Kurdish disappointment with the United States can be overcome, according to Kurdistan Regional Government Prime Minister Nechirvan Barzani, and Washington can still remain as Erbil’s No. 1 partner.
“There was disappointment among the Kurdish people; the people of Kurdistan have had high expectations from the United States and they believe that the values the U.S. cherishes, we also cherish,” Barzani said in an interview with Fox News in Erbil.
The PM hinted that despite the US government’s opposition to the timing of September’s Kurdish independent bid, there may be future chances for the two nations to retain close bilateral relations.
“But the people of Kurdistan, they still love the United States,” he said. “Kurds consider themselves a friend and partner to the United States. We want this to continue long term.”
Barzani spoke of the partnership between Kurdish Peshmerga and American forces through the successful war against ISIS.
“Over 1,846 Peshmerga soldiers have sacrificed their lives and more than 10,000 were wounded fighting ISIS,” Barzani said. “ISIS was a threat not only to Kurdistan, but to Europe, the U.S., to humanity.”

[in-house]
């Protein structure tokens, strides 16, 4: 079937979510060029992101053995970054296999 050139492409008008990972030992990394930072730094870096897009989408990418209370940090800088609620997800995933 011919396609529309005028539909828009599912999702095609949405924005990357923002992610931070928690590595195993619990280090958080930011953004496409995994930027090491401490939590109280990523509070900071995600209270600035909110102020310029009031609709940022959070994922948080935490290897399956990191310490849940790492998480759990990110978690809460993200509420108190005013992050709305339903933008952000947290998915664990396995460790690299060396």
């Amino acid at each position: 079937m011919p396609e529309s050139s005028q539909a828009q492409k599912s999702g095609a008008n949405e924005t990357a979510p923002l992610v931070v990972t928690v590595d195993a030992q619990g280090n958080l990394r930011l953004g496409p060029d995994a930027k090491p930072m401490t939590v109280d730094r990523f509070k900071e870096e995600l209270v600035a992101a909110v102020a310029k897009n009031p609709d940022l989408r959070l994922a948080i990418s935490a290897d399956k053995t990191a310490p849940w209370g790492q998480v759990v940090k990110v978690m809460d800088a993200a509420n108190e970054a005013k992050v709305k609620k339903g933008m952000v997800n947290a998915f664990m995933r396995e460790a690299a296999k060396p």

Referring to the October 16th operations when the Iraqi military, supported by Iran-backed Hashd al-Shaabi began an offensive to take over Kirkuk from the KRG, Barzani expressed the surprise of the Kurdish people of Baghdad’s seemingly tacit approval by the West.
“Therefore, the Kurdish people were expecting that when a threat comes in, the US would stand by them. They were not expecting that American tanks given to the Iraq government would be used against them by the Popular Mobilization Units.”
Kirkuk, like several other disputed or Kurdistani areas claimed by both Erbil and Baghdad, remains disputed.
“The fact is neither Baghdad nor Erbil had full control over these areas,” Barzani said, stressing that the issues should have been “addressed in accordance with the constitution” and not by military pressure.
Iraq has so far refused to commit to unconditional negotiations with the KRG despite Erbil having offered to freeze the results of the Kurdish vote, and has respected a ruling from the Iraqi Federal Court that concluded the Iraqi constitution does not allow secession.
“We have made it clear we want to address all these issues through dialogue with Baghdad, but they have not yet shown their readiness for this,” added Barzani.
The United States and other members of the international community have tried to “facilitate conversations,” but ultimately say any mediation must come at the request of the Iraqi government.